Link to the slideshow

Published in: on July 6, 2008 at 6:02 pm  Leave a Comment  
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Morrowind Stuff

What you’ll find here: Downloadable Maps & PDF Guides for the PC Roleplaying game Morrowind, including a list of Recommended Mods, a Beginner’s Guide to Console Commands, links to other Morrowind Resources, recommended External Utilities and a personal collection of Tips & Troubleshooting help.

“Morrowind isn’t just a game; it’s an entire hobby unto itself”

– Fessic

Special Note: If this is your first time hearing about the game Morrowind please pause for a moment to read my post titled ‘What’s the deal with this Morrowind game.’  For those of us who played it back in the day, it was more than just your typical CRPG.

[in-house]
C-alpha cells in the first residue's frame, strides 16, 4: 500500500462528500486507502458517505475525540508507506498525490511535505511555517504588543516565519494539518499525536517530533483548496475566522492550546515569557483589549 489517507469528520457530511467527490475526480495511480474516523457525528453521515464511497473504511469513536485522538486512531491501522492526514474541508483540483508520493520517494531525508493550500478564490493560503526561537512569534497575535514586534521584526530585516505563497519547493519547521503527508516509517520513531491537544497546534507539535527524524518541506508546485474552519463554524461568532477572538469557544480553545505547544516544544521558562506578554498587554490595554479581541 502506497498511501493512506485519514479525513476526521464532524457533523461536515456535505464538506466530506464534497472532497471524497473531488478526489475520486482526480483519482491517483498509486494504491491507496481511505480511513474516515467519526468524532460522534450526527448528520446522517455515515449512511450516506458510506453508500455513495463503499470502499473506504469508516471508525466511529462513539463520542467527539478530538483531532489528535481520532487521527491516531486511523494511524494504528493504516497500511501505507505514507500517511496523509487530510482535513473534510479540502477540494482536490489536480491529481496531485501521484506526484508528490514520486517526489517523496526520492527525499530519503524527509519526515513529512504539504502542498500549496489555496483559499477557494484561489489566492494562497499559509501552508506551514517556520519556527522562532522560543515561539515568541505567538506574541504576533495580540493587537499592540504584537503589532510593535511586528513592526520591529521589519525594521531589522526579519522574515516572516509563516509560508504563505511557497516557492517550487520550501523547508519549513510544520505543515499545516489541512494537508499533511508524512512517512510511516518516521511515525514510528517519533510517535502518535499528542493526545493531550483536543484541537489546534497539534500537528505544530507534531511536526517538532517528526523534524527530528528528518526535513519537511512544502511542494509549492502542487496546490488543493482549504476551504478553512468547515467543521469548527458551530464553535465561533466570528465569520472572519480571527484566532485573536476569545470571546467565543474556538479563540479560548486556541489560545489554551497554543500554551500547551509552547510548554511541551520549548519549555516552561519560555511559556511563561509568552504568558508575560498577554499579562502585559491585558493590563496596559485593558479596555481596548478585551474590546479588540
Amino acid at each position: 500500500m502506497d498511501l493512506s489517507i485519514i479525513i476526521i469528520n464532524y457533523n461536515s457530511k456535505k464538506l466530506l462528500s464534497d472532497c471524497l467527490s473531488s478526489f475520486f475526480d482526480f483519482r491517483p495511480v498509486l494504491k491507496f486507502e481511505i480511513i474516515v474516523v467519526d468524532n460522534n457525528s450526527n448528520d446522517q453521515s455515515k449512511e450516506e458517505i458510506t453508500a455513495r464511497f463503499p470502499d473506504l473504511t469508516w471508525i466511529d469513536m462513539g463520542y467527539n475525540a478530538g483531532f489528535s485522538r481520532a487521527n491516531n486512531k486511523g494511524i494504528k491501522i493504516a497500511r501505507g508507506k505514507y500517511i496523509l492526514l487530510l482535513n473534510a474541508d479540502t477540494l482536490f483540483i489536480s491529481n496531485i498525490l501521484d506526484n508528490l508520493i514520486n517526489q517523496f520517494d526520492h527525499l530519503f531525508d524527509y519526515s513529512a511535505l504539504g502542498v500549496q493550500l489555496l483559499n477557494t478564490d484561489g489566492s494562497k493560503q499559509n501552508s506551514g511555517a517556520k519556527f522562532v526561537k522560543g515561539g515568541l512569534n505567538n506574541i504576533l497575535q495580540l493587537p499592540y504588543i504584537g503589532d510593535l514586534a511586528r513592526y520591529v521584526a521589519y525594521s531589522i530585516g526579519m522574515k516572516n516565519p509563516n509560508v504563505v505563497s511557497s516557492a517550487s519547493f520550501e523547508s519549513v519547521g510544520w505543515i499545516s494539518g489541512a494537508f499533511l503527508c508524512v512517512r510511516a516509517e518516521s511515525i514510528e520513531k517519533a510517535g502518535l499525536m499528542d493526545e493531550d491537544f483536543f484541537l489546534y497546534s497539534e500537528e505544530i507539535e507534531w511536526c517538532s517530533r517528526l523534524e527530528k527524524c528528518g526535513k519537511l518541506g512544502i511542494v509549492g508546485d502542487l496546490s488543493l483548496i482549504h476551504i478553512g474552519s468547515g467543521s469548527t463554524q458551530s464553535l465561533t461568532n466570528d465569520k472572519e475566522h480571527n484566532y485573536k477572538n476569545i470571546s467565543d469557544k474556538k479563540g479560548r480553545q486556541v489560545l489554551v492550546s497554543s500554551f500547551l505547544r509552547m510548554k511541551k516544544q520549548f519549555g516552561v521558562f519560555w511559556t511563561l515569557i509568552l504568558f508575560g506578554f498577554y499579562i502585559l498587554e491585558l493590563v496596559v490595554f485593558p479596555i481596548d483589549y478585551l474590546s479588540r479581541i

If none of the entries are visible down below click HERE.

Published in: on July 5, 2008 at 7:34 pm  Leave a Comment  
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Morrowind Mod Screenshots

During its day I had more fun collecting and playtesting user- created mods than actually playing through the game, evidenced by the fact that my character never did get very far along the main storyline.  Still, those brief and sporadic play sessions (which typically involved wandering the countryside and otherwise exploring places my lowly character had no business investigating) …were a lot of fun too.

Special Note: If this is your first time hearing about the game Morrowind please pause for a moment before you continue and read my post titled What’s the deal with this Morrowind game.  This post was written just for you, especially the brief section toward the end, A Special Note to Parents and Casual Gamers.